Mar 18, 2020, 06:27AM

The People Nobody Wanted

Islands around Manhattan and the trams never built there.

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Pictured: Hell Gate Bridge from Randall’s Island

On October 11, 2013, the New York Daily News printed an article about an idea by an entity known as the Forum for Urban Design to extend the famed island tram west to Central Park and east to Queens Plaza, integrating it even further into NYC’s transportation network.

I liked this idea—it would speed up travel between the boroughs—but in the end, cost considerations and the wishes of NIMBY people on both sides of the river would decide if this is a practicable idea, or mere fantasy.

Nothing much has been heard of the idea since—I imagine the NIMBYs spoke, and they’re the most powerful neighborhood voices anywhere you go. Roosevelt Island has hosted a residential neighborhood since 1976, when the first of its Philip Johnson-designed apartment houses went up; they’ve since been joined by apartment towers and, in 1989, a subway link.

First home to Native Americans and then by the colonial-era Blackwell family (one of the Blackwell farmhouses has survived, a short walk from the subway station) Blackwell’s Island, as well as neighboring East River islands, Randall’s, Ward’s, and Brothers North and South, became places to put people no one else wanted around. Riker’s Island, with its holding jail for accused criminals, still serves in that capacity, though many elected officials are trying to close it.

Were these islands still employed for these purposes, victims of pandemics such as the coronavirus now afflicting large segments of the population, might have been scooped up and deposited on one of these islands.

Ward’s Island, beginning in 1830, featured the burial of hundreds of thousands of bodies relocated from the Madison Square and Bryant Park graveyards; the State Emigrant Refuge, a hospital for sick and destitute immigrants, opened in 1847, the biggest hospital complex in the world during the 1850s; and the New York City Asylum for the Insane, opened around 1863.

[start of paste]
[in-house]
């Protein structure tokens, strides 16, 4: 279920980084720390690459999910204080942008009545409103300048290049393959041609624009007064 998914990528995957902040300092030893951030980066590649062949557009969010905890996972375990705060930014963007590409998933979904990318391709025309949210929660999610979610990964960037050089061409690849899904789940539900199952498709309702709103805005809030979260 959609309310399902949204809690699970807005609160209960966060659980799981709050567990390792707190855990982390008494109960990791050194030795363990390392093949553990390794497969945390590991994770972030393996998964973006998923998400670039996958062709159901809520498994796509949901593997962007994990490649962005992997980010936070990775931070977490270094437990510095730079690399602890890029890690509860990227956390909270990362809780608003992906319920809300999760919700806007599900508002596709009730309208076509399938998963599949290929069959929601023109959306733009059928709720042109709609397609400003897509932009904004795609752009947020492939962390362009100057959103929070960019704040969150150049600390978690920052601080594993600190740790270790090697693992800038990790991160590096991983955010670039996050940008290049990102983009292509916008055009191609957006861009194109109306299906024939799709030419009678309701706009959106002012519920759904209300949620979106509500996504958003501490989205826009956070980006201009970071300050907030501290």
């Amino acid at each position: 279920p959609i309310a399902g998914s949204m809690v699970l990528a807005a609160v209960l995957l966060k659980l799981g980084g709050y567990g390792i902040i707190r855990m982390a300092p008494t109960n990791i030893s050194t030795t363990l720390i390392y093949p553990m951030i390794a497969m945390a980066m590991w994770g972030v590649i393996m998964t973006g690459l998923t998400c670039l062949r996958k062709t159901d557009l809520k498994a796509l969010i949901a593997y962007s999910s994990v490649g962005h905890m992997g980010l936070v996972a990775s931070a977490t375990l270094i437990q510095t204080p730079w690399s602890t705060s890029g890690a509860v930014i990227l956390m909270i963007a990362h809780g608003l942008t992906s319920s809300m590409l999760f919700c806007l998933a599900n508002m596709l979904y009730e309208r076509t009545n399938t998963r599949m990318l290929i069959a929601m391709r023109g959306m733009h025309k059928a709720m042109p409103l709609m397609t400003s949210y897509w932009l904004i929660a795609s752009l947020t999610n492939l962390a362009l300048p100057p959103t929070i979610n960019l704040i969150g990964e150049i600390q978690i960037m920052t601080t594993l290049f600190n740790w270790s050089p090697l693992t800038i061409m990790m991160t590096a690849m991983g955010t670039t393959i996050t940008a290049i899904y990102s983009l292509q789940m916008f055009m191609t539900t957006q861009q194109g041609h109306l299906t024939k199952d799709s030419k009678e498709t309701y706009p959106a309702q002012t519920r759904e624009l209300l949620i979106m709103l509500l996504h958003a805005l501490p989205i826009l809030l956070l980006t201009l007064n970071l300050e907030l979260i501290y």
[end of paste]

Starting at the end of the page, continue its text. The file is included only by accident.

Randall’s Island, in the 19th century became home to an orphan asylum, poor house, burial ground for the poor, “idiot asylum,” and a homeopathic hospital and rest home for Civil War veterans. It was also site of the New York House of Refuge, a reform school completed in 1854 for juvenile delinquents or juveniles adjudicated as vagrants.

Randall’s and Wards Island were joined by landfill, by filling the Little Hell Gate strait, in the early-1930s as part of the Triborough Bridge construction. At the same time, the Art Deco Triborough Bridge Authority Building, which served as the longtime office of Robert Moses, was constructed. Today the Little Hell Gate pedestrian bridge, which spans the marshes that used to divide the islands, is the only reminder that the two were ever separated.

Meanwhile, back on Roosevelt Island, on its south end, an intriguing ruin remains, its skeleton proof that this, too, was an island where people were put that society wanted nothing to do with. The Smallpox Hospital, built in 1856 by James Renwick Jr. on the southern tip of the island, is now more accessible to public view, though the ruin remains fenced off. Visitors can view it from the outside, but the interior isn’t yet safe for the public. Unusually, it is well-lit at night and its ghostly outline can be readily seen from Manhattan Island after dark.

In the 1850s, smallpox was a dangerously transmittable illness and its sufferers were quarantined here. In the late-1800s North Brother Island became NYC’s quarantine center, and the hospital became a nurses’ residence. It has gradually deteriorated here since the 1950s. The city fenced it off and installed decorative lighting that makes it eerily visible from both Turtle Bay and Hunter’s Point.

The Strecker Laboratory, in the 1890s a premier facility for bacteriological research, was constructed as an adjunct to the long-demolished City Hospital in a Romanesque Revival style by architects Frederick Withers and Walter Dickson. Since it closed in the 1950s it had been allowed to collapse for nearly 40 years despite its landmarking in 1975. In 2000, the Laboratory was renovated and restored; in 2004 it still stands in an empty lot north of the Smallpox Hospital, home to a Roosevelt Island power plant, though its fine 1890s detail remains on the exterior.

—Kevin Walsh is the webmaster of the award-winning website Forgotten NY, and the author of the books Forgotten New York (HarperCollins, 2006) and also, with the Greater Astoria Historical Society, Forgotten Queens (Arcadia, 2013)


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